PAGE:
01 02 03 Africa Expat Wives Club: Dry gardening in Kenya 04 05 15 16 19 20 21 22 23 24 25 26 27 28 31 32 33

Dry gardening in Kenya

Today’s gardening session/lecture was all about dry gardening and growing succulent plants. I started the morning fairly ambivalent about fleshy leaved or stemmed ‘succulents’, then left three hours later quite keen on them actually. I like the idea of a colourful rocky garden with zero watering required, but am not so keen on the multiple truck loads of boulders, hard core, horse manure and top soil required to achieve it. Anyway, simply knowing what ‘succulents’ are is like having the scales fall from my eyes and I can look at plants and even actually differentiate between them now. The Latin names are not coming yet though!

Now I know that there are tons of different aloes and not all are the famous ‘aloe vera’, in fact some aloes are deadly poisonous so best not to squeeze the juice onto your open wounds unless you know what you are doing? (Was also surprised to learn that Oleander are so deadly poisonous too and I’ve warned the kids not to touch them when collecting leaves and flowers for their muddy potions?!)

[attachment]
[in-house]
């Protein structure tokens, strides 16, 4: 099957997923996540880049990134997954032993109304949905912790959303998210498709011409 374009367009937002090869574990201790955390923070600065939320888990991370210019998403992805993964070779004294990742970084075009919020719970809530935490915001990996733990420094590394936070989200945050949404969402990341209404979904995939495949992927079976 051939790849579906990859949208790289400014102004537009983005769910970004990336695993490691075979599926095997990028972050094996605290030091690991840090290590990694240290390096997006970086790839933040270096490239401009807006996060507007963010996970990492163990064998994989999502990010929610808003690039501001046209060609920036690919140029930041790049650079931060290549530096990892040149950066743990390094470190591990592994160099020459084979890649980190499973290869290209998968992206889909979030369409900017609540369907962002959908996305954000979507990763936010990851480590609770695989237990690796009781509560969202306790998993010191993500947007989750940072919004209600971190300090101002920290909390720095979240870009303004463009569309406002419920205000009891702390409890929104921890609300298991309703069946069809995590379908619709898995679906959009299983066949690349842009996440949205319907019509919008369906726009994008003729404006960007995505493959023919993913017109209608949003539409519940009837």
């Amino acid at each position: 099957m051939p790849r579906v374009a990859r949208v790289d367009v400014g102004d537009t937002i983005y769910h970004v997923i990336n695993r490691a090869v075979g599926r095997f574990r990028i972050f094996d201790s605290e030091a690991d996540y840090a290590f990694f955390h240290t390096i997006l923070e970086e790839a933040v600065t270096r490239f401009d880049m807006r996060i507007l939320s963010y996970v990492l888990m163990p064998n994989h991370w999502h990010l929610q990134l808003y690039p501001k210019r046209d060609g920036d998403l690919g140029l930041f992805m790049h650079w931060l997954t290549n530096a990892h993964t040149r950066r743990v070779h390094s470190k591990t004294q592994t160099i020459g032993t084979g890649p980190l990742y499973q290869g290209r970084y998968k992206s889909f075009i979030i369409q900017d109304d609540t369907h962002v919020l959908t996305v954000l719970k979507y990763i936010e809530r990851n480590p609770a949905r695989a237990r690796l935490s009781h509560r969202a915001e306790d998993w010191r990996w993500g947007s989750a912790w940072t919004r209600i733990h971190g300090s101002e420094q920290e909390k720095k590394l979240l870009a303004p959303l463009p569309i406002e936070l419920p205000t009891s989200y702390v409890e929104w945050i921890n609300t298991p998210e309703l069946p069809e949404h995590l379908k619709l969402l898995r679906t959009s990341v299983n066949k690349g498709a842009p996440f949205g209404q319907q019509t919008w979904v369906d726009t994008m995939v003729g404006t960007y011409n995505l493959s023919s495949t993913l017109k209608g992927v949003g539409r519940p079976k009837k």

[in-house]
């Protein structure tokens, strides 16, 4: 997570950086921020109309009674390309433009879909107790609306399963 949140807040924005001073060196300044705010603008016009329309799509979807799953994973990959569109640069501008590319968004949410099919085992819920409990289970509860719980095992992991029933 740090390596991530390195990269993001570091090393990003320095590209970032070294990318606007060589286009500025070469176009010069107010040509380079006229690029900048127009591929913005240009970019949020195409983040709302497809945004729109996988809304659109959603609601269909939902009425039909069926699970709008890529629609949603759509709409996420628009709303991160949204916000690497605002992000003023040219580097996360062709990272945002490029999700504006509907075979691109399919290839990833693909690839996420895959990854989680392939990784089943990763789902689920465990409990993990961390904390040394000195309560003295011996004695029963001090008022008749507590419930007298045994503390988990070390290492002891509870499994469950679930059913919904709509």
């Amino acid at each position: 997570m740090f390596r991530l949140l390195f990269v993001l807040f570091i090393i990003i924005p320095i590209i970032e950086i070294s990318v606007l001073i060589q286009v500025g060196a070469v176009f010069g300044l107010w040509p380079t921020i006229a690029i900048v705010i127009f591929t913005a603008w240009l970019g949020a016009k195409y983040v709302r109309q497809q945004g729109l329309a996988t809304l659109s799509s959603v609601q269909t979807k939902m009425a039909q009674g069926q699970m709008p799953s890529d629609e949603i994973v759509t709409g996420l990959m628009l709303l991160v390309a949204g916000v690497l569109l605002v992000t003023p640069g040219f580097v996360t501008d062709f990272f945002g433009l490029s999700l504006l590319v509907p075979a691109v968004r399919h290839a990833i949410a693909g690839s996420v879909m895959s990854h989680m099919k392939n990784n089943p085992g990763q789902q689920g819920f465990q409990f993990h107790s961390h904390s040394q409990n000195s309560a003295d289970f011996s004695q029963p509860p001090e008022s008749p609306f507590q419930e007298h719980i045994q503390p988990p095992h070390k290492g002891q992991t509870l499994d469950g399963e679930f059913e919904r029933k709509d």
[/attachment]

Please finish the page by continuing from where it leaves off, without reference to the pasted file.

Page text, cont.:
Something else that’s been bothering me from a previous session is how impossible ‘organic gardening’ seems to be. Previously I enjoyed blissful ignorance on this subject; ‘buy organic’ ‘don’t use chemicals’ ‘fertilizers are harmful’ slogans ringing in your ears while shopping. Well it’s all very well if you are not faced with pests, fungus and disease in your garden. Using garlic sprays to treat one problem, white oil to deal with another, neem for nematodes, introducing predators to eat up your pests without harming your plants. It seems that the whole topic is a minefield and I seriously feel for farmers compelled to ‘go organic’ these days – it seems a nigh on impossible task and a wonder that they can produce anything!

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